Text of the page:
Kyivstar suffers massive TDoS attack

August 4, 2016

Over the past few days, the Kyivstar mobile telephone operator has been somewhat inconsistent – resulting in a rather peaceful few days for the blog.

Part of the reason for this is on-going is preparatory work for 4G throughout August, as the company forewarned.  It also forewarned of work in Odessa regarding new transmission equipment in July.


However, on 3rd August Kyivstar was subjected to what it described as a massive TDoS attack, the outcome of which left Odessa completely without Kyivstar coverage.  At the time of writing, Kyivstar has yet to mitigate the TDoS attack by redirecting, scrubbing, and blocking offending source traffic.

TDoS attacks, no differently from DDoS attacks, do not simply happen.  They require a degree of either IT sophistication or manual coordination in order to overload a system.

As there is thus far no evidence to be found on the social networks organising mass participation in such a TDoS attack, and neither does there appear to be anything within the “dark net” – other than those advertising their abilities when it comes to DDOS and TDOS (many of which advertise in Russian) – it seems far more likely to be “bot” instigated.

There seems to be free VoIP and SIP software readily available capable of facilitating TDoS.  Which programmes are currently en vogue who knows – it used to be Asterisk, but technology surpasses the retarded knowledge of the blog so easily.

TDoS attacks are not particularly new across “eastern Europe” despite not getting the same attention that DDoS attacks do.  Likewise, on the “dark side” the (Russian language) advertisments offering DDOS and TDoS services are also not new either.

The question regarding this TDoS attack however is not the how, it is a question of motive.

Is it an attack aimed at criminal outcomes?  A matter of flooding the system to the degree it becomes impossible to cope with the amount of transactions going through the system, thus allowing for all manner nefariousness?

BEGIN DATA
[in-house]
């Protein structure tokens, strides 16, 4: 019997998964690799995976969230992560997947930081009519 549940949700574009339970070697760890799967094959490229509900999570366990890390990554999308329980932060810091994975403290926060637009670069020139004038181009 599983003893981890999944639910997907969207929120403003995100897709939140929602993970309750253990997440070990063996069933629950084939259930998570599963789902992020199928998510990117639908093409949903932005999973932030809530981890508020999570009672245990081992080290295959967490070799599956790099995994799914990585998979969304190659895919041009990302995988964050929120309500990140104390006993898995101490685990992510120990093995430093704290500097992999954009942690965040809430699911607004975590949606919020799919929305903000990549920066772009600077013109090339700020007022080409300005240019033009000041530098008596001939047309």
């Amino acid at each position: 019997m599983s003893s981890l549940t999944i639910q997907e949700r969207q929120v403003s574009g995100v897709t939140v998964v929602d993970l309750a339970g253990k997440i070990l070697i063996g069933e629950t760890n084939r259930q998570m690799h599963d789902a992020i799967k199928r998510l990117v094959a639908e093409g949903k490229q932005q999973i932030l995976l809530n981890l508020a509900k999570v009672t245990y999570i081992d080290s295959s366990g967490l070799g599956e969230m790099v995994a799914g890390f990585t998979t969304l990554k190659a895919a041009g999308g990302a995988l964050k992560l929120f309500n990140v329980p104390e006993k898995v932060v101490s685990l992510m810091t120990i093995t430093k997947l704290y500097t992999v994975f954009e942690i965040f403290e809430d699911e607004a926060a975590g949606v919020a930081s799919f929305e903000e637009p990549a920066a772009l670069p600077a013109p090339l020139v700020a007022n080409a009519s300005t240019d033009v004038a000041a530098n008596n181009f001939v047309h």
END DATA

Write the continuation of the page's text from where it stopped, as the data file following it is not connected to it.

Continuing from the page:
Perhaps it is simply a malicious tech nerd testing abilities to successfully carry out a TDOS attack?

Maybe somebody with sufficient ability who has a grudge against Kyivstar?  A disgruntled former customer?

Perhaps it is competitors in the marketplace keeping the system down long enough for customers to swap service providers, or sew the seeds of doubt in the reliability of the provider sufficiently to at least consider swapping?

Is it a Kremlin inspired attack, similar to the attack earlier in the year which hacked the Ukrainian power grid?  If so to what end?  To inflict commercial losses/damage upon a major Ukrainian company?  A “psyop” – or part of one – to remind the Ukrainians of Kremlin technological capabilities?  If so, a dangerous game, for the IT realm is one of the few in which Ukraine is quite capable of matching Russia.

Is it perhaps, unlikely as it seems, simply an excuse floated by Kyivstar for a technological fumble whilst carrying out its declared works?  Perhaps, but the Kyivstar signal did not disappear on the blog telephone, thus the issues seem related to the operating system rather than transmission.

What damage to the system, if any?

Rumour from reliable sources within Odessa state that the fibre optic cables of Kyivstar were deliberately severed – explaining no service in Odessa, rather than severely restricted service in other cities due to the TDoS.

Is this therefore a deliberate and coordinated attack on Kyivstar systems and “hard” infrastructure?  Are “pre-takeover” messages being sent the old fashioned way?  It seems unlikely.

Perhaps Kyivstar is capable of tracing and identifying the source of this TDoS attack – but if it is, will it publicly attribute the attack?

Maybe this is not as interesting as it appears prima facie, simply due to the fact that DDoS often gets the headlines whilst TDoS rarely does?

Whatever the case, this is not something that happens every day – so identifying the motivation is important.

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